The note B then appears in the following section (chorus), creating some sort of resolution to the tension previously caused by the ambiguity, clearing out that the progression is lydian. Which has even a stronger impact if we consider the fact that the song has an ABAB structure, meaning the listener will be approaching the same F Dm Am C progression in the second verse, but this time with the "psicoacoustic advantage" of still having that B from the chorus "in his head".

PS: psychoacoustics (which i find incredibly useful when it comes to explaining harmony) may also have some further implications in the matter: it is not completely true that the progression F Dm Am C has neither B nor Bb: the G note in the Cmaj chord and the E note in both the Cmaj and Am chords actually have B as their third and fifth harmonics, which, in absence of any materially played Bb in the chord, simply prevails, ultimately giving the progression a (though incredibly subtle) INHERENT lydian vibe.

Do you guys agree?

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    What is the song in question? Impossible to tell with just the chords really, need the context
    – Some_Guy
    Jun 12, 2018 at 18:12
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    Why does it matter what you call it? It's a perfectly reasonable chord progression. It could be in a number of different keys (not to mention modes), but so what? It is what it is. Not all music can be explained by the way it follows one set of "rules".
    – user19146
    Jun 12, 2018 at 19:00
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    You don't need to introduce the lydian scale to "explain" why you think it's in F. C F is a perfect cadence! None of the chords contain either Bb or B natural, so why invent a hypothetical question about which one might have been used but wasn't?
    – user19146
    Jun 12, 2018 at 19:05
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    @cloverblack a list of chords will almost never you enough about a song to tell you convincingly about its tonality: other cues in the song (harmonic rhythm, melody etc. but which all ultimately add up to a subjective sense of pitch centre and tonality) are important. Ultimately, with the chords sequence given, I could write a song that comes out in D, A, F, or even G pretty easily. If it's even possible for those chords to add up to 4 different pitch centres without context, then making a distinction between "major feel" and "lydian feel" is just not going to be possible without context :)
    – Some_Guy
    Jun 12, 2018 at 19:21
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    @alephzero because it's interesting...? People like to know why their music sounds the way it does, and hear whether other people feel the same "implied harmony" that they do. A fun thing to do in music is to subvert expectations, but that only works if you properly understand the what those expectations are, and why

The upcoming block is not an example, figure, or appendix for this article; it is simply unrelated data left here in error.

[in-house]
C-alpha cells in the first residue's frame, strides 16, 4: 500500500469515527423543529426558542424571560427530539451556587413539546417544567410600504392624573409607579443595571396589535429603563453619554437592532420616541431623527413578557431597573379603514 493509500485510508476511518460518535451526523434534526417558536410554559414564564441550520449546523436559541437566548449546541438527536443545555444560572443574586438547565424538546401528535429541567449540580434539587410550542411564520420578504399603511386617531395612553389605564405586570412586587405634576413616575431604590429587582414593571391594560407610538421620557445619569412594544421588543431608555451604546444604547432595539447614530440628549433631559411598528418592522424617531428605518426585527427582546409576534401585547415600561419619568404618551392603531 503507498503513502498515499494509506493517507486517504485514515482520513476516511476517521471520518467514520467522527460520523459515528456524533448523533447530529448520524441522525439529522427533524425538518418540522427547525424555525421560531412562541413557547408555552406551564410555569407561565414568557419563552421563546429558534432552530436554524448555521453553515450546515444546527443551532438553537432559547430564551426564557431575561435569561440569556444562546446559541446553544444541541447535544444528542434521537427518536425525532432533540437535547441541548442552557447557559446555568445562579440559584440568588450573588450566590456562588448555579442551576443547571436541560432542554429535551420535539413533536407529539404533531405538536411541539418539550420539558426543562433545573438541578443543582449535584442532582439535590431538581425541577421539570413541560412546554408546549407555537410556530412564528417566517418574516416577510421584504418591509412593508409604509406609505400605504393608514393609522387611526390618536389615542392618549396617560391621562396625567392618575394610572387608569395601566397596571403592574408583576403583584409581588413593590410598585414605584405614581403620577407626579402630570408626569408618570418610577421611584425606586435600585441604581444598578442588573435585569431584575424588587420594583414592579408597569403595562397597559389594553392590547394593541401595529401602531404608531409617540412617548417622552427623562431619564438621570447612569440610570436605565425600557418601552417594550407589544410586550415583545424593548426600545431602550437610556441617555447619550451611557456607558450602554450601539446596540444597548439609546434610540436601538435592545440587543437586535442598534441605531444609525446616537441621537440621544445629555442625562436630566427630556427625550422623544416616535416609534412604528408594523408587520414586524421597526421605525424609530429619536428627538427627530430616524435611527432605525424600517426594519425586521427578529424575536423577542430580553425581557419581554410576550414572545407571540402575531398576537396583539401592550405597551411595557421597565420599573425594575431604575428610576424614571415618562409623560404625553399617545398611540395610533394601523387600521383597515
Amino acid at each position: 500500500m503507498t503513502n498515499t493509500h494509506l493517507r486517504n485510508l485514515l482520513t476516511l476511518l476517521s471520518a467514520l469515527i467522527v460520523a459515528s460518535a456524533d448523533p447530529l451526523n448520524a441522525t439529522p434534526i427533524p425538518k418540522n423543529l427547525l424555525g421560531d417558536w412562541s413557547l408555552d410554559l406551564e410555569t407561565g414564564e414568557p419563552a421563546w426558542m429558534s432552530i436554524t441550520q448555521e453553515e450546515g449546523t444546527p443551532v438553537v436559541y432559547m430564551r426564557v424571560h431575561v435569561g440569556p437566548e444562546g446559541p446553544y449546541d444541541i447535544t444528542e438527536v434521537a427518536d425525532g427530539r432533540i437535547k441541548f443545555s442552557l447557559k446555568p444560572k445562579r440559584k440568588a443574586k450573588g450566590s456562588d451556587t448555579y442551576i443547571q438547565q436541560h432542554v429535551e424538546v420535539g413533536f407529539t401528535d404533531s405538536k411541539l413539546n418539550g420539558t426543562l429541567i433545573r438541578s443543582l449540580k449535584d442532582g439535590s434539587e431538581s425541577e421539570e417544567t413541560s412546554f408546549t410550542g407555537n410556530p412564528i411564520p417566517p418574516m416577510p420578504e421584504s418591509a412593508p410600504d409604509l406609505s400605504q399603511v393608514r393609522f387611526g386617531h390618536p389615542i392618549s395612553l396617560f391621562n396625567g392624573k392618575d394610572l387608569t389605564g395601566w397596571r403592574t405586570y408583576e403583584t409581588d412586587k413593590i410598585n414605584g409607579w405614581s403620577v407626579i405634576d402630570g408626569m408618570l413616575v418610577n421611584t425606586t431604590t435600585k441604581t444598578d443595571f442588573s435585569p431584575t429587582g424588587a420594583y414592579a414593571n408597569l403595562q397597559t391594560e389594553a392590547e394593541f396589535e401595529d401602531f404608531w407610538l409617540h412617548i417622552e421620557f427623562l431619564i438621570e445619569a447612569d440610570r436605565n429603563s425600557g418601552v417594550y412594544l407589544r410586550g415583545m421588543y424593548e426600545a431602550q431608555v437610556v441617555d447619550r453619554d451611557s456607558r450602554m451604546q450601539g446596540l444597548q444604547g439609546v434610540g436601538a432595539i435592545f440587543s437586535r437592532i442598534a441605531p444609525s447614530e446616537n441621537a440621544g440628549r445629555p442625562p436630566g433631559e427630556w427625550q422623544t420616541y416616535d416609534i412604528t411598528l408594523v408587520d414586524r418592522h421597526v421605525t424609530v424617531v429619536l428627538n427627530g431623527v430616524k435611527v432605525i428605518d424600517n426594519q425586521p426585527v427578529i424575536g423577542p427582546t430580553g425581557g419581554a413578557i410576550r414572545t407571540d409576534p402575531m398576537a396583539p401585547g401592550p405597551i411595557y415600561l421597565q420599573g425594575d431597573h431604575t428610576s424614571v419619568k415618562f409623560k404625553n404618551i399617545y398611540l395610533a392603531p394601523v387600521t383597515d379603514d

– Some_Guy
    Jun 12, 2018 at 19:34

3 Answers 3


While the chords alone might be ambiguous, I think the song itself is squarely in A minor. You've already explained why the second section is in Amin, so I'll focus my answer on why the first section is also in Amin.


The melody starts with three melodic phrases:

enter image description here

These three phrases resolve to the notes E-C-A, forming an A minor triad. In the first section, the very final note of the melody occurs at 0:29, over the Amin chord. In other words, the melody reaches its final conclusion upon reaching an Amin chord, giving that chord a little more weight.

Moreover, the entire melody is built almost exclusively from the A minor pentatonic scale (A-C-D-E-G). There is one exception at 0:19 when an F is played. However, this note is brief and is simply a passing tone.

Background parts

In the first section, the higher synth part is repeating the notes G-E-C, which is a rootless Amin7 arpeggio.

The song never switches tonics

Songs with multiple sections will often switch tonics. However, this is usually made very obvious, so that the listener clearly hears the change and notices "oh, we're in a new key." We never get that sort of obvious change when switching back and forth between the two sections. The sections bleed together as though they are in the same key, and the second section is clearly in Amin. This suggests that the first section is in Amin too.

Why you might be hearing F Lydian

In the first section, these chords repeats: ||: FMaj | Dmin | Amin | CMaj :||. When we loop from the 4th measure back to the 1st measure, we get a CMaj-FMaj progression, which might initially sound like a V-I progression. However, the C chord is really more of a CMaj7 chord than a C7. (If you try out both CMaj7 and C7, I think you'll find that the CMaj7 sounds better. This is partly because of the B♮ occurring in the melody at 0:57 and the G♯dim chord occurring at 0:43, etc.). Hence, the CMaj chord doesn't really serve as a proper dominant V7 chord, and thus FMaj isn't really the tonic.